Money muling

In an increasingly digital world, protecting your financial information against fraudsters has never been more important. One type of fraud that’s become more common since this digitalisation is money muling.

Money muling is a type of money laundering. It happens when fraudsters recruit people (or ‘mules’) to move money on their behalf — typically by receiving funds from illegal activities like phishing, scams or identity theft, which they transfer to the fraudsters.

In recent years, fraudsters have moved online to recruit money mules. They usually lure people in through attractive job ads, which often target students and young people who are digitally savvy and keen to earn money online. In fact, according to Cifas, the UK’s leading fraud-prevention service, 1 in 5 money mules are under 21.

The recruits are usually unaware of their involvement in criminal activities — they think that they’re taking part in legitimate financial transactions. But unfortunately, money muling is a criminal offence, and by not reporting their suspicions to their bank and the police as soon as possible, money mules could face up to 14 years in prison if they’re caught. Not only this, being a money mule could have long-term impacts on their finances. They may find it hard to find a job with a criminal record, and their links to financial fraud may make it difficult to get a phone contract, take out loans or apply for a mortgage.

How to avoid becoming a money mule

Here are some tips to protect yourself from fraudsters:

  • Be skeptical of unsolicited job offers

Criminals often use fake job postings or work-from-home opportunities to recruit mules. If an offer sounds too good to be true, it probably is. Research potential employers and job opportunities thoroughly before accepting any offers.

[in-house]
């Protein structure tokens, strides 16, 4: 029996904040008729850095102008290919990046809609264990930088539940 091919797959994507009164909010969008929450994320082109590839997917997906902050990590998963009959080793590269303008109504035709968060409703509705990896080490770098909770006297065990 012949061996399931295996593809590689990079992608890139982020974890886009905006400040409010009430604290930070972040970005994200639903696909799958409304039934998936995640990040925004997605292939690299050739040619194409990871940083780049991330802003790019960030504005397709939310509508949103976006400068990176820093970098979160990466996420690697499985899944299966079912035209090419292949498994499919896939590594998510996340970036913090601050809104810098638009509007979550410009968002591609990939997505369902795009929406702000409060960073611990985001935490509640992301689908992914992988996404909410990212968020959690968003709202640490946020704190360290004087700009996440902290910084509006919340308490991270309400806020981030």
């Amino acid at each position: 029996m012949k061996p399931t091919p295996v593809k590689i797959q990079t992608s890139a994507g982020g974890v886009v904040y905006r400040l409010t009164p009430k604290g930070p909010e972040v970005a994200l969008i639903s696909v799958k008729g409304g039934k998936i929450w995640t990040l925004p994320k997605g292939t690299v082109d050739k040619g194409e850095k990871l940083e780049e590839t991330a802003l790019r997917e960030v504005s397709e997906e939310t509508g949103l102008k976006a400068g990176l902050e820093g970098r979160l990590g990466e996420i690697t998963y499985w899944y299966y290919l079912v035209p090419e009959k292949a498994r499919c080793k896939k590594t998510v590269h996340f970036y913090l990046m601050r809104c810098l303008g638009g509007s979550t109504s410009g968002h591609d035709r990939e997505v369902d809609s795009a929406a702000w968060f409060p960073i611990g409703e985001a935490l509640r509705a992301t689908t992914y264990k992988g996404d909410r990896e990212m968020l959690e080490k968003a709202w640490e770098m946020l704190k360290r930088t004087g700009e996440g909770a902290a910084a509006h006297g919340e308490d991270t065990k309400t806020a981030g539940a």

• Never share your bank account details

Be cautious about sharing your bank account information with anyone, especially if they ask you to receive funds on their behalf. Legitimate companies won’t ask to use your personal bank account for their own transactions.  

  • Verify the legitimacy of financial transactions

Be cautious of incoming funds and their sources. If a transaction seems suspicious, contact your bank to confirm the legitimacy of the funds before transferring or withdrawing money.

  • Educate yourself on financial fraud

Keep up to date on the latest scams, phishing attempts and fraud tactics. Knowledge is key when it comes to avoiding fraudsters.

What to do if you think you might have been approached to be a money mule

If you think you might be involved in a mule muling scheme or notice anything suspicious, you should report it to your bank, the local police and Action Fraud immediately. Reporting your concerns quickly could help prevent further fraudulent transactions and protect you from legal action.

For more information on money muling, visit the Money Mules website.

How to report fraud

If you think you might have been a victim of fraud or notice a suspicious transaction on your Zopa account, please get in touch. 


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